It’s Monday and I’m reading Rich and Pretty

 

badge

It’s Monday! What Are You Reading? is a place to meet up and share what you have been, are and about to be reading over the week. This meme started with J Kaye’s Blog   and then was taken up by Sheila from Book Journey. Sheila then passed it on to Kathryn at the Book Date

 

 

 

So this happened. This being Singapore Day, which happens once a year in a different country. It was the first time in California – the other two US-based Singapore Days were in NYC. You can read all about it here. It’s kinda crazy how much time and effort (not to mention the $$$$!) was put into this event for Singaporeans living overseas! 



The usual library and park play date on Wednesdays. 

I’m not much of a gardener but we put in a planter in spring and I tried planting some bush beans from seed. Other things the kids and I have grown from seeds – some gorgeous multicolored sunflowers, “Easter egg” radishes. A really tiny carrot (none of the other carrot seeds made it!). 

 

Currently…

 

Reading:

 

 

 

Watching:

Our Kind of Traitor, based on a John Le Carre book and starring Ewan McGregor, Damian Lewis, Stellan Skarsgård)

Sing! China – a singing competition much like The Voice except well, in Chinese. I think what I’ve really liked is how the contestants come from all over China, Inner Mongolia, Beijing, Hainan, Liaoning, Fujian, even other countries like Taiwan, Malaysia, Canada and Singapore.

 

Eating:

I made waffles this morning for breakfast. The 5yo being extremely sulky refused to eat any of it. Kids!!

Drinking:

Tea with milk and then a Nespresso

Cooking:

We made a steamed pomfret last week and the 5yo declared that he would like to eat it every day. So some kind of fish dish!

Korean sweet potato noodles probably with beef and lots of vegetables

Browsing:

Buried in Print talks about the FOLD or Festival of Literary Diversity’s reading challenge! Fun!

Added to the TBR:
The Silent Dead (Reiko Himekawa, Book 1) by Tetsuya Honda (via BookDragon)

One Hundred Shadows by Hwang Jungeun, Jung Yewon (translator) (via Outlandish Lit)

Last week:

I read:

Razzle Dazzle Unicorn. I adore this comic!!

I posted:

Weekend Cooking: What I ate at Singapore Day

 

Weekend Cooking: What I ate at Singapore Day

The day we had been waiting for finally arrived! It was the first ever Singapore Day to be held on the west coast!

Singapore Day has been held once a year in a different city since 2007. It’s been held in the US twice but always in New York City (it’s also been in Australia, China, London). So we’ve never had the chance to go to one. It’s organized by the Overseas Singaporean Unit of the Prime Minister’s Office. The Singapore consulate does organize a yearly event but nothing on this scale. And scale it was. They flew in not just entertainers, hosts, singers, musical acts but also hawkers who are known for their Singapore food. Oh boy what a treat!!! And even the Deputy Prime Minister and some other ministers joined in the fun.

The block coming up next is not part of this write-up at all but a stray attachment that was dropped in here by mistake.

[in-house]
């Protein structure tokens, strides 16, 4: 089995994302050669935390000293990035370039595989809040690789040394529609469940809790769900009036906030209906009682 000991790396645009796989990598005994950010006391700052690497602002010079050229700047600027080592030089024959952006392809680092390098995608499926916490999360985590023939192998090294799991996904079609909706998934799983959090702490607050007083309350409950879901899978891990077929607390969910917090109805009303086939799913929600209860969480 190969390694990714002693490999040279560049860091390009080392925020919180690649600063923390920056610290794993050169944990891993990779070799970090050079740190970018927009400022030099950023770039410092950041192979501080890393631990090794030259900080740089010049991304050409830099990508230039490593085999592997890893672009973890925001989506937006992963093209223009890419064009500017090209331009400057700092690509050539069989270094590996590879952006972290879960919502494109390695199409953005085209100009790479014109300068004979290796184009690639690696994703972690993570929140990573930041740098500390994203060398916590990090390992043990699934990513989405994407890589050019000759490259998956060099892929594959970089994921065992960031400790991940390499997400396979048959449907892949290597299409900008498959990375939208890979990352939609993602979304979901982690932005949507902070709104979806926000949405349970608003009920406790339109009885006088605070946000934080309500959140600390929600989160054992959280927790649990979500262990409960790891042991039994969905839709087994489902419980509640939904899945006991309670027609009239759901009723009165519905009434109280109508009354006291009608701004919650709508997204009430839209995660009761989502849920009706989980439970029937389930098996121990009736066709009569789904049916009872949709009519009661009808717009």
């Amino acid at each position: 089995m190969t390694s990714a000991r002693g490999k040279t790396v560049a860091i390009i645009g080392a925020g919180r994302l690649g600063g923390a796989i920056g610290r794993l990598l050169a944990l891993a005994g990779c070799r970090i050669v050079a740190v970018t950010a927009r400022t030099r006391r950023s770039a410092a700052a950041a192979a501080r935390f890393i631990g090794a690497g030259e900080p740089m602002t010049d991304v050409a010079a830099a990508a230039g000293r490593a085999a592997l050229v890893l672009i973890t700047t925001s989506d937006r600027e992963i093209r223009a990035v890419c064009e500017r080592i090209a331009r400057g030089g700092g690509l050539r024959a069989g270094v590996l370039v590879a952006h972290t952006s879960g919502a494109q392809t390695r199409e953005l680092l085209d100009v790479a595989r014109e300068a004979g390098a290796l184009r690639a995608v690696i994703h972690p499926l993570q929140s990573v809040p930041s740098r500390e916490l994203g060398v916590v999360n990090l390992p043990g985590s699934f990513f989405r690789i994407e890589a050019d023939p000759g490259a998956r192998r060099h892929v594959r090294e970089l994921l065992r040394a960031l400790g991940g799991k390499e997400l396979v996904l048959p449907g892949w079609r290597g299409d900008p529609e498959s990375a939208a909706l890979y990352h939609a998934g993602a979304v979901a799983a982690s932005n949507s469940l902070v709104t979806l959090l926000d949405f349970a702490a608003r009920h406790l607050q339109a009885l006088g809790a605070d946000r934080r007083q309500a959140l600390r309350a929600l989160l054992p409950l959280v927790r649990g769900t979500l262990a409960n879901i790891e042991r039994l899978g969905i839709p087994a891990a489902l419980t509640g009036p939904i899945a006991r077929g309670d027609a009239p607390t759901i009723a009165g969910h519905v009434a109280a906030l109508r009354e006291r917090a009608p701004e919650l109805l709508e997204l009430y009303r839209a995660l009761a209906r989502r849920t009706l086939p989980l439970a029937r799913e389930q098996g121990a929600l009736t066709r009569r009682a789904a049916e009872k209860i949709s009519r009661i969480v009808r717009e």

It was held at Pier 70 in San Francisco, and it was such an odd place for an event celebrating Singapore, a country known for its strict rules,  well-manicured landscapes and clean streets. This place was an old warehouse with a big outdoor area where the hawkers were set up.

And wow the variety they provided! Laksa, nasi lemak, chicken rice, carrot cake, Hokkien mee, satay, roti prata, BBQ sambal stingray, desserts like pulot hitam and cheng tng and even Singapore-style coffee!

My kids loved the satay and the chicken rice. What we call “carrot cake” is actual a steamed white radish ‘cake’ then chopped up and fried with eggs and preserved radish. This is the ‘white’ version. The ‘black’ version has sweet black soy sauce added so it is sweet and salty.

The two desserts – pulot hitam or black glutinous rice cooked down and served with coconut milk on the left; cheng tng or a ‘cooling soup’ on the right with dried longan, gingko and barley inside.

Singapore-style coffee. There are lots of ways to order coffee in Singapore, here’s an infographic! Essentially if you order ‘Kopi’ you get condensed milk in it. ‘kopi o’ is black coffee and ‘kopi si’ is with evaporated milk instead of condensed. If you want tea, you order ‘teh’ with the same ending sounds as below.

kopi

 

The uncle making the roti prata looked like he was having fun. When it was almost my turn he said, “where’s the cameras? You ready?” Then started flipping his prata!

 

 

 

 

 

Of course there was entertainment and they were very fun, although naturally the jokes were very Singapore-centric. It was just a fun weekend hanging out with other Singaporeans in the Bay Area (and beyond – some even flew in from Canada, Seattle, Texas etc). And it made everyone think of home. Which is obviously the point that the Overseas Singaporean Unit is trying to put across. So mission accomplished!

weekendcooking